After ten years of not exactly saintly but certainly thorough and effective advocacy for someone with an unfortunate cluster of problems, your vocabulary changes. Words like ‘impairment,’ ‘handicap,’ and ‘disorder’ become second nature. You may not like their clinical sheen, but since they’re far better than the words applied during a tempestuous childhood, you use them. The ugly echoes: ‘fat slob,’ ‘fucking nuts,’ and ‘impossible.’
But today, a new word supplies perspective and it is GRIME. Sorting your sister’s beads from the failed parent-financed venture in Rockport, you dump them into plastic trays, eager to chuck the sticky plastic bags. They are so GRIMY. You use windex on the storage boxes, not wanting to know the source of one lid’s ocher spatter (cat puke? ramen stock?) The tools of glass-cutting and jewelry-making offer sad testimony to squandered talent — cruddy, rusted and neglected as they are.
Restoration requires, among other things, sand paper.
I had to use a dry toothbrush to clean these three little felt gifts.
Indolence, apathy, compulsive consumption of low brow television and food, the repetitive shooing of most people away, and the manufacturing of insult and victimhood with others, it turns out, leave a grubby residue.
You will need to remember this.
When you’re telling yourself that it wasn’t enough to supply her with a brand new pack of jewelry findings — that you should’ve figured out how to get her crafting as well — you’ll need to remember this.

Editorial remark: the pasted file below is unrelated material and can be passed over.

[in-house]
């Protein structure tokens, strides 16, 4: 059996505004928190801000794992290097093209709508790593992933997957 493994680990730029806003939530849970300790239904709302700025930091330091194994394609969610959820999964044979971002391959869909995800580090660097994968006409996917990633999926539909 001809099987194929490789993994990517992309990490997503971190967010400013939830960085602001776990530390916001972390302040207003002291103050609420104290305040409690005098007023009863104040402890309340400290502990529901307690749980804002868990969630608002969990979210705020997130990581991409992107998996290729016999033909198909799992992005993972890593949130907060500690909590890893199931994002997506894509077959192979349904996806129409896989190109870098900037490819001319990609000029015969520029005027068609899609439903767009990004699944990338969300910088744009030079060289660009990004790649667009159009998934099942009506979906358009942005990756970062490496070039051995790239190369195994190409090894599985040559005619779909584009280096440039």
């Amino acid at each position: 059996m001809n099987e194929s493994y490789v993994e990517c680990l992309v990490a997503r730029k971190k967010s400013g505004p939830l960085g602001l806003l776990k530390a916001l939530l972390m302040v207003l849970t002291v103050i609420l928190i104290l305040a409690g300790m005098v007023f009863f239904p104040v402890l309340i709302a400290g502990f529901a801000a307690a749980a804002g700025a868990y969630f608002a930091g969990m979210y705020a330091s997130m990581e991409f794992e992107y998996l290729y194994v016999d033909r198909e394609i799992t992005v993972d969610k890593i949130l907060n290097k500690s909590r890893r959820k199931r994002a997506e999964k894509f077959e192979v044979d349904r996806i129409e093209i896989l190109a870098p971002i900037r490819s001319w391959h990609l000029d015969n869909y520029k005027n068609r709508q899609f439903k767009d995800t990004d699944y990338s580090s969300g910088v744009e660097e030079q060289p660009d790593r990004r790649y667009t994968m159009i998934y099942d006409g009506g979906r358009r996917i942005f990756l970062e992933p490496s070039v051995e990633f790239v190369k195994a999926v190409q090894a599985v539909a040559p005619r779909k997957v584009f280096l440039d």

And you’ll need to remember the virulence of her refusals. Her knack for turning any suggestion that required effort on her part into evidence of your deeply flawed character. Recall, just for one second, her lengthy diatribes about your failure to understand. Your lack of compassion. And how the screeching had more in common with hurricanes or tsunamis than with speech.
You learned not to make the suggestion. And to skedaddle.
You have long recognized the violence of applying “shoulds” to others. Perhaps this difficult passage will teach you to extend the same courtesy to yourself.
As to fatalism: think I’m gonna start taking my social security. At 62, I am now the age my mother was when she died. I’ve outlived my father by eight years. My sister is receiving hospice care at 64.
My parents were smokers and my sister has health issues that I don’t share, but still…
The monthly payment won’t be a lot, but for someone who hasn’t earned a significant salary since the early 90’s, it seems a small fortune.
Lastly, look at this guy. With temps in the mid-30’s and beautiful sun, we enjoyed what felt like a balmy walk this morning!